R.S. 33:1-26 (amended L. 1943, c. 152, § 1) provides:
"* * * The action of the other issuing authority in granting or refusing to grant any application for a transfer of license to a different place of business * * * shall be subject to appeal to the commissioner within thirty days from the date such action was taken. * * *"
On appeal to the Director of the State Division of Alcoholic Beverage Control, he affirmed the action of the local board in granting the transfer on the following findings: (1) the condition of the proviso that the applicant must be a licensee who held a license at the time of the passage of the ordinance, or at least at the time of its amendment, was an unreasonable regulation as applied to this particular case (but see Phillipsburg v. Burnett , 125 N.J.L. 157 (Sup. Ct. 1940)); and (2) the local board had found that the other condition, namely, that the licensee "shall be compelled to vacate the licensed premises," had been met and the Director's function "on appeals of this type is not to substitute my personal opinion for that of the local issuing authority but merely to determine whether reasonable cause exists for its opinion and, if so, to affirm irrespective of my personal view on the subject. * * * From the record before me in this appeal I do not find that respondent Board's granting of the application was arbitrary or unreasonable or otherwise in abuse of its discretionary power so as to call for a reversal of the action taken."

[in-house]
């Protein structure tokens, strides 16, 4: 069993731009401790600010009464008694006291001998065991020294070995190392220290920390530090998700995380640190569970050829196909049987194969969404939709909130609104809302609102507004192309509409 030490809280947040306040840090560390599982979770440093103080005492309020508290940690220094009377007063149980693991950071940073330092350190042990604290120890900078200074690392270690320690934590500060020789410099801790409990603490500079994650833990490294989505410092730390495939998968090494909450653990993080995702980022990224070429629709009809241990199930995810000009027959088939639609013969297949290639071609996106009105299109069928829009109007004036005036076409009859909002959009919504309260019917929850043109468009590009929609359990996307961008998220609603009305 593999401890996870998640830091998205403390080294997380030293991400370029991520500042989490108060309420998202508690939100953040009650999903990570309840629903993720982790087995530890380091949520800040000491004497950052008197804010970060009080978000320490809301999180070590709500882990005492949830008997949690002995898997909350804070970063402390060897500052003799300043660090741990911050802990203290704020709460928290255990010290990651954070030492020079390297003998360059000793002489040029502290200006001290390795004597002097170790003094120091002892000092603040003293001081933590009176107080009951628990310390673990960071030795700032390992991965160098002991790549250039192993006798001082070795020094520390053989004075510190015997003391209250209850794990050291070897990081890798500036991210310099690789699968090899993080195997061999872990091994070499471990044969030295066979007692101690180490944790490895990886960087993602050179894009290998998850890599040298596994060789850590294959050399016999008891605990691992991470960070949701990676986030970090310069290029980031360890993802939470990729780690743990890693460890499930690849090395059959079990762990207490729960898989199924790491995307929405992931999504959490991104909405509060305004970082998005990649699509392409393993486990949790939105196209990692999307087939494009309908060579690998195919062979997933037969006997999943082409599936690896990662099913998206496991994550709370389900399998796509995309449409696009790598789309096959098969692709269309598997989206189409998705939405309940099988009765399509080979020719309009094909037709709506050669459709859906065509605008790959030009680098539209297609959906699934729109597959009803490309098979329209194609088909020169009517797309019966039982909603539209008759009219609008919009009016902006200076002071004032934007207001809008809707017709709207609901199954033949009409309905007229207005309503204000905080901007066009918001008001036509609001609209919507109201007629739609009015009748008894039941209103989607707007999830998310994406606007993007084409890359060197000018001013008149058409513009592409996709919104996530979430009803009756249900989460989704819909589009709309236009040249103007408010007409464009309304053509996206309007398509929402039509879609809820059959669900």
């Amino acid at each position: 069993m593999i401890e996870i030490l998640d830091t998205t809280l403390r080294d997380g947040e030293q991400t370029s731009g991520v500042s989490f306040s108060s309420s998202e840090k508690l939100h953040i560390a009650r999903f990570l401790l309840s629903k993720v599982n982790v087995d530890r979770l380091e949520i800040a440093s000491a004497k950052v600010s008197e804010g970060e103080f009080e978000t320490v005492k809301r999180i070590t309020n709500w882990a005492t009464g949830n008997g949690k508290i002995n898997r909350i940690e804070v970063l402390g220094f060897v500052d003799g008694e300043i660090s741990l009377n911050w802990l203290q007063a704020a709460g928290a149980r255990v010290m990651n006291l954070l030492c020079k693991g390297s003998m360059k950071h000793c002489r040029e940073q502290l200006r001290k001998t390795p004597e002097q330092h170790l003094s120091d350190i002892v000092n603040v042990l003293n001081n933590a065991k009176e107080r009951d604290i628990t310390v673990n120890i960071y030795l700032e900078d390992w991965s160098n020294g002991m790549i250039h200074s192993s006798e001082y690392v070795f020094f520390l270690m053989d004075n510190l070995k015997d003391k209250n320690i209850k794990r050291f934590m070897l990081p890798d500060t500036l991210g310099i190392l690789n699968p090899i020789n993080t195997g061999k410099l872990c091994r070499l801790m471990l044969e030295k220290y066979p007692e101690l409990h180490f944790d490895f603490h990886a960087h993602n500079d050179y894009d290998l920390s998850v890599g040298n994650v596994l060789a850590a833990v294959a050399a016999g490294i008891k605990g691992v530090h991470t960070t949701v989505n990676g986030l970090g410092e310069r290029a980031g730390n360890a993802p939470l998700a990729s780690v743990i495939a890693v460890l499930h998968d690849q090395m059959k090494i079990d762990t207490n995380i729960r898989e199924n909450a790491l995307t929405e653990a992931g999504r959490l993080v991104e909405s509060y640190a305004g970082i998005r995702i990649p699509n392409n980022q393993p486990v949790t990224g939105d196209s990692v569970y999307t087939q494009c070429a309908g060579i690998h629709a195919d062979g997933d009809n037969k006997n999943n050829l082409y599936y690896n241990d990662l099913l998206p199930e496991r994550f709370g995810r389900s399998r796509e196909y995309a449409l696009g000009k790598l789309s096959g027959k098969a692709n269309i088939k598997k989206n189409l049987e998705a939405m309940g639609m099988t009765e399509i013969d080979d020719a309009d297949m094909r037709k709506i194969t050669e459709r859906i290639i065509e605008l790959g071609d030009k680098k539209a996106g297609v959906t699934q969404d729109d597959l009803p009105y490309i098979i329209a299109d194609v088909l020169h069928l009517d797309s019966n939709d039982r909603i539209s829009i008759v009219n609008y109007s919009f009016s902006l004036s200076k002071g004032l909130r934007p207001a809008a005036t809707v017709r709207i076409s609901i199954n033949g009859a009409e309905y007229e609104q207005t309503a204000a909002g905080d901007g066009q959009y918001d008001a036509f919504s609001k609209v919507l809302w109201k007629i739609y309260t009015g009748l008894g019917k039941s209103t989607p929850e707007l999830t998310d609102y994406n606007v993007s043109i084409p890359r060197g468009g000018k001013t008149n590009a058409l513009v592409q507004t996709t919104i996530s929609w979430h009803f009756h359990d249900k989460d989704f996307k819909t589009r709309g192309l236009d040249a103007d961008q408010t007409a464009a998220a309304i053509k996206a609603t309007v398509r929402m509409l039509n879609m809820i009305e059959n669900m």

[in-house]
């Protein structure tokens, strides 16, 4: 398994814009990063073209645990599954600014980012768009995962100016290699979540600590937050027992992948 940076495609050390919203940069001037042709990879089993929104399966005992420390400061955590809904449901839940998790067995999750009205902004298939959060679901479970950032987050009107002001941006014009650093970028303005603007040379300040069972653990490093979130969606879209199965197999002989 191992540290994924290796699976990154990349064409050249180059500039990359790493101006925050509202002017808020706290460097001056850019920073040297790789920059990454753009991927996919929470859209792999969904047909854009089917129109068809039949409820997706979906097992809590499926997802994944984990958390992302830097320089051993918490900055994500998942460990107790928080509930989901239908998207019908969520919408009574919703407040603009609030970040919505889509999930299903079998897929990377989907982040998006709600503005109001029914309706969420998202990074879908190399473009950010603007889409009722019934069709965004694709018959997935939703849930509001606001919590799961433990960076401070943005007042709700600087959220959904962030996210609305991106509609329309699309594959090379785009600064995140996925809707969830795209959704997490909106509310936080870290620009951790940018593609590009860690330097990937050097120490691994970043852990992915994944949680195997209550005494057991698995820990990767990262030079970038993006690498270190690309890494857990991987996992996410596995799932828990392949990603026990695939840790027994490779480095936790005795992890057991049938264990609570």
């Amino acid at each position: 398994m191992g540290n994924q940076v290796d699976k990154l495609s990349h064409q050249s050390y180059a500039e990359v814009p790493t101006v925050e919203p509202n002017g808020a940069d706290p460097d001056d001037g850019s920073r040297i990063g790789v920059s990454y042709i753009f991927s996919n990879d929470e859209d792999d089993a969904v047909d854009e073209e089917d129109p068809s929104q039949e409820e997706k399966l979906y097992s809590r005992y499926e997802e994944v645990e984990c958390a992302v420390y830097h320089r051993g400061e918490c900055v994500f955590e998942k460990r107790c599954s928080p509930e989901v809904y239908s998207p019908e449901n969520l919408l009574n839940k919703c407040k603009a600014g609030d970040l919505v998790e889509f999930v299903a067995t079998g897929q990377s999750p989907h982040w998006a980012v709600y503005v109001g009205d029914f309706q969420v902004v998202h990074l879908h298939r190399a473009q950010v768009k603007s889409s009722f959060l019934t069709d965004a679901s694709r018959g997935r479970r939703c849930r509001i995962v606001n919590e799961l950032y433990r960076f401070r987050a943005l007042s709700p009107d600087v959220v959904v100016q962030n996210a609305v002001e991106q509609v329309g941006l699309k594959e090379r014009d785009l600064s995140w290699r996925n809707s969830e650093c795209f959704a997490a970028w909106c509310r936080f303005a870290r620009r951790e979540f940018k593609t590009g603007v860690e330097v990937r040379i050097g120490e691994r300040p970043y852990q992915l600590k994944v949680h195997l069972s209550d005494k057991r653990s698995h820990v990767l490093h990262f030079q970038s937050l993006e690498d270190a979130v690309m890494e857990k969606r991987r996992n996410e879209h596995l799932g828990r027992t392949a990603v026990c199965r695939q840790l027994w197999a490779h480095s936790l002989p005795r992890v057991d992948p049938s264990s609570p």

While the Director found the first condition of the proviso unreasonable in its application in this case, and therefore no bar to the grant of the transfer, there is no suggestion that he made any such finding with respect to the second condition, namely, that the licensee shall be compelled to vacate the premises. As shown by the above quotation from his opinion, he assumed that the local board had found that the applicant had met the second condition, and he relied thereon; and he disavowed any independent finding on his part, or that he would have made the same finding on the evidence presented.